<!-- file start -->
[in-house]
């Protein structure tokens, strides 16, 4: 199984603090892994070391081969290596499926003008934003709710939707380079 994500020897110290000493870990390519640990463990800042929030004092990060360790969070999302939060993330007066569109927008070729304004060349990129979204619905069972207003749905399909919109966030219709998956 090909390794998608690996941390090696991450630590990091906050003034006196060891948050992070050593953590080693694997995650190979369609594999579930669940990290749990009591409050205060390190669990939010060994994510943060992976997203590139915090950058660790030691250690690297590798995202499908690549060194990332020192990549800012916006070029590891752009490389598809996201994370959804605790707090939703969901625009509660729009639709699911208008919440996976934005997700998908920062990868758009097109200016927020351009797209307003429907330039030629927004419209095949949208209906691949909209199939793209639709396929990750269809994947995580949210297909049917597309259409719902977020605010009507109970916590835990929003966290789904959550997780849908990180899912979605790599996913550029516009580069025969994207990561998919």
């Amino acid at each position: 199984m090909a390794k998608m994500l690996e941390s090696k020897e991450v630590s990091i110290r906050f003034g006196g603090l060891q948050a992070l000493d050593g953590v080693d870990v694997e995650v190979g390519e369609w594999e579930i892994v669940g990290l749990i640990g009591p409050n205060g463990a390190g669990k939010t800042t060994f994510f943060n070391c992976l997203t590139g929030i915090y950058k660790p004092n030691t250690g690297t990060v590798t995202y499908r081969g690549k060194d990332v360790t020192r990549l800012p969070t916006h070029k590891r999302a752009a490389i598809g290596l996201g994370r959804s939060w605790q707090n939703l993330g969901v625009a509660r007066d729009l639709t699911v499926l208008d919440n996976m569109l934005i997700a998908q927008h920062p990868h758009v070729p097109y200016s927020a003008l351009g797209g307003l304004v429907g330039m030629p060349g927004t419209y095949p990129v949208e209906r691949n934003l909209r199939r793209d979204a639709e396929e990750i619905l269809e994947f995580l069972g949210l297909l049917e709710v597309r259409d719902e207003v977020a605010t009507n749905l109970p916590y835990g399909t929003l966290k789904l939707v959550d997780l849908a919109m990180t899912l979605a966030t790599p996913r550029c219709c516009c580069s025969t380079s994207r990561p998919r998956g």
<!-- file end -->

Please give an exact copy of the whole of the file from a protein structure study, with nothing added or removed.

[in-house]
């Protein structure tokens, strides 16, 4: 199984603090892994070391081969290596499926003008934003709710939707380079 994500020897110290000493870990390519640990463990800042929030004092990060360790969070999302939060993330007066569109927008070729304004060349990129979204619905069972207003749905399909919109966030219709998956 090909390794998608690996941390090696991450630590990091906050003034006196060891948050992070050593953590080693694997995650190979369609594999579930669940990290749990009591409050205060390190669990939010060994994510943060992976997203590139915090950058660790030691250690690297590798995202499908690549060194990332020192990549800012916006070029590891752009490389598809996201994370959804605790707090939703969901625009509660729009639709699911208008919440996976934005997700998908920062990868758009097109200016927020351009797209307003429907330039030629927004419209095949949208209906691949909209199939793209639709396929990750269809994947995580949210297909049917597309259409719902977020605010009507109970916590835990929003966290789904959550997780849908990180899912979605790599996913550029516009580069025969994207990561998919």
């Amino acid at each position: 199984m090909a390794k998608m994500l690996e941390s090696k020897e991450v630590s990091i110290r906050f003034g006196g603090l060891q948050a992070l000493d050593g953590v080693d870990v694997e995650v190979g390519e369609w594999e579930i892994v669940g990290l749990i640990g009591p409050n205060g463990a390190g669990k939010t800042t060994f994510f943060n070391c992976l997203t590139g929030i915090y950058k660790p004092n030691t250690g690297t990060v590798t995202y499908r081969g690549k060194d990332v360790t020192r990549l800012p969070t916006h070029k590891r999302a752009a490389i598809g290596l996201g994370r959804s939060w605790q707090n939703l993330g969901v625009a509660r007066d729009l639709t699911v499926l208008d919440n996976m569109l934005i997700a998908q927008h920062p990868h758009v070729p097109y200016s927020a003008l351009g797209g307003l304004v429907g330039m030629p060349g927004t419209y095949p990129v949208e209906r691949n934003l909209r199939r793209d979204a639709e396929e990750i619905l269809e994947f995580l069972g949210l297909l049917e709710v597309r259409d719902e207003v977020a605010t009507n749905l109970p916590y835990g399909t929003l966290k789904l939707v959550d997780l849908a919109m990180t899912l979605a966030t790599p996913r550029c219709c516009c580069s025969t380079s994207r990561p998919r998956g």